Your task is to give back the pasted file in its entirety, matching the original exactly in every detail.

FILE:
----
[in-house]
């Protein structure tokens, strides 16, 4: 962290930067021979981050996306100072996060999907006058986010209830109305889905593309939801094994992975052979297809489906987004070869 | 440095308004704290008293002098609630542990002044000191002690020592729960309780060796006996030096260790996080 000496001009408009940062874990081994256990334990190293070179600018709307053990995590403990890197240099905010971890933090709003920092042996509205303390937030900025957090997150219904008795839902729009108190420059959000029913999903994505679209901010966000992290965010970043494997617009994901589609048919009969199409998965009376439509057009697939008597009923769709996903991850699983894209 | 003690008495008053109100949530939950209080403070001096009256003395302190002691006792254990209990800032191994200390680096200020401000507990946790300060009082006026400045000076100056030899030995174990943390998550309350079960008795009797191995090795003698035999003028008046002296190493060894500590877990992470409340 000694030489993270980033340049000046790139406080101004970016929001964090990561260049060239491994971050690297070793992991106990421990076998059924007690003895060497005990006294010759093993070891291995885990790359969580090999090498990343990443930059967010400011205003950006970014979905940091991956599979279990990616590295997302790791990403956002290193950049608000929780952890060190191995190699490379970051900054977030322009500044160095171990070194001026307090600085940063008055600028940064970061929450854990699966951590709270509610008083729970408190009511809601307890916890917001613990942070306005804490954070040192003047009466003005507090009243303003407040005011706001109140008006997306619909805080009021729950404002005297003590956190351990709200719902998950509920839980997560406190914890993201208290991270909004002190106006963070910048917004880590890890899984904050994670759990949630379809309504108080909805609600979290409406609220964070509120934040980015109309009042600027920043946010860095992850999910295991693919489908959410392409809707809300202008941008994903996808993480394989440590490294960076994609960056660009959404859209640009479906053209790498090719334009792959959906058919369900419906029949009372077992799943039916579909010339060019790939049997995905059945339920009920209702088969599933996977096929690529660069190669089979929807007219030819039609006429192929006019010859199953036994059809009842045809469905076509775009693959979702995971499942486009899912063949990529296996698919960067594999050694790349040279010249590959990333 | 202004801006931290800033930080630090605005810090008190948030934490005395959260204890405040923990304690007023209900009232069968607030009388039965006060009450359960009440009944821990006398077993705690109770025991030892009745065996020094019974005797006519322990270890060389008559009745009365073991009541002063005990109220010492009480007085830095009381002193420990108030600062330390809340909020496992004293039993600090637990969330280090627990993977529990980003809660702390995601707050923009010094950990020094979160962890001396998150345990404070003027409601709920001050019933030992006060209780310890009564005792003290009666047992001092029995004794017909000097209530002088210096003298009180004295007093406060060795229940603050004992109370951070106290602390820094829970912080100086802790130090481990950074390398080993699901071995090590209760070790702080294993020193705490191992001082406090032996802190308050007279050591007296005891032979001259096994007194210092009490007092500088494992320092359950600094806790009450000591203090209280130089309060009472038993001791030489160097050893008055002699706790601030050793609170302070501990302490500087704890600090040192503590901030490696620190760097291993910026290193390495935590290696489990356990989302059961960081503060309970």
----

[in-house]
């Protein structure tokens, strides 16, 4: 962290930067021979981050996306100072996060999907006058986010209830109305889905593309939801094994992975052979297809489906987004070869 | 440095308004704290008293002098609630542990002044000191002690020592729960309780060796006996030096260790996080 000496001009408009940062874990081994256990334990190293070179600018709307053990995590403990890197240099905010971890933090709003920092042996509205303390937030900025957090997150219904008795839902729009108190420059959000029913999903994505679209901010966000992290965010970043494997617009994901589609048919009969199409998965009376439509057009697939008597009923769709996903991850699983894209 | 003690008495008053109100949530939950209080403070001096009256003395302190002691006792254990209990800032191994200390680096200020401000507990946790300060009082006026400045000076100056030899030995174990943390998550309350079960008795009797191995090795003698035999003028008046002296190493060894500590877990992470409340 000694030489993270980033340049000046790139406080101004970016929001964090990561260049060239491994971050690297070793992991106990421990076998059924007690003895060497005990006294010759093993070891291995885990790359969580090999090498990343990443930059967010400011205003950006970014979905940091991956599979279990990616590295997302790791990403956002290193950049608000929780952890060190191995190699490379970051900054977030322009500044160095171990070194001026307090600085940063008055600028940064970061929450854990699966951590709270509610008083729970408190009511809601307890916890917001613990942070306005804490954070040192003047009466003005507090009243303003407040005011706001109140008006997306619909805080009021729950404002005297003590956190351990709200719902998950509920839980997560406190914890993201208290991270909004002190106006963070910048917004880590890890899984904050994670759990949630379809309504108080909805609600979290409406609220964070509120934040980015109309009042600027920043946010860095992850999910295991693919489908959410392409809707809300202008941008994903996808993480394989440590490294960076994609960056660009959404859209640009479906053209790498090719334009792959959906058919369900419906029949009372077992799943039916579909010339060019790939049997995905059945339920009920209702088969599933996977096929690529660069190669089979929807007219030819039609006429192929006019010859199953036994059809009842045809469905076509775009693959979702995971499942486009899912063949990529296996698919960067594999050694790349040279010249590959990333 | 202004801006931290800033930080630090605005810090008190948030934490005395959260204890405040923990304690007023209900009232069968607030009388039965006060009450359960009440009944821990006398077993705690109770025991030892009745065996020094019974005797006519322990270890060389008559009745009365073991009541002063005990109220010492009480007085830095009381002193420990108030600062330390809340909020496992004293039993600090637990969330280090627990993977529990980003809660702390995601707050923009010094950990020094979160962890001396998150345990404070003027409601709920001050019933030992006060209780310890009564005792003290009666047992001092029995004794017909000097209530002088210096003298009180004295007093406060060795229940603050004992109370951070106290602390820094829970912080100086802790130090481990950074390398080993699901071995090590209760070790702080294993020193705490191992001082406090032996802190308050007279050591007296005891032979001259096994007194210092009490007092500088494992320092359950600094806790009450000591203090209280130089309060009472038993001791030489160097050893008055002699706790601030050793609170302070501990302490500087704890600090040192503590901030490696620190760097291993910026290193390495935590290696489990356990989302059961960081503060309970």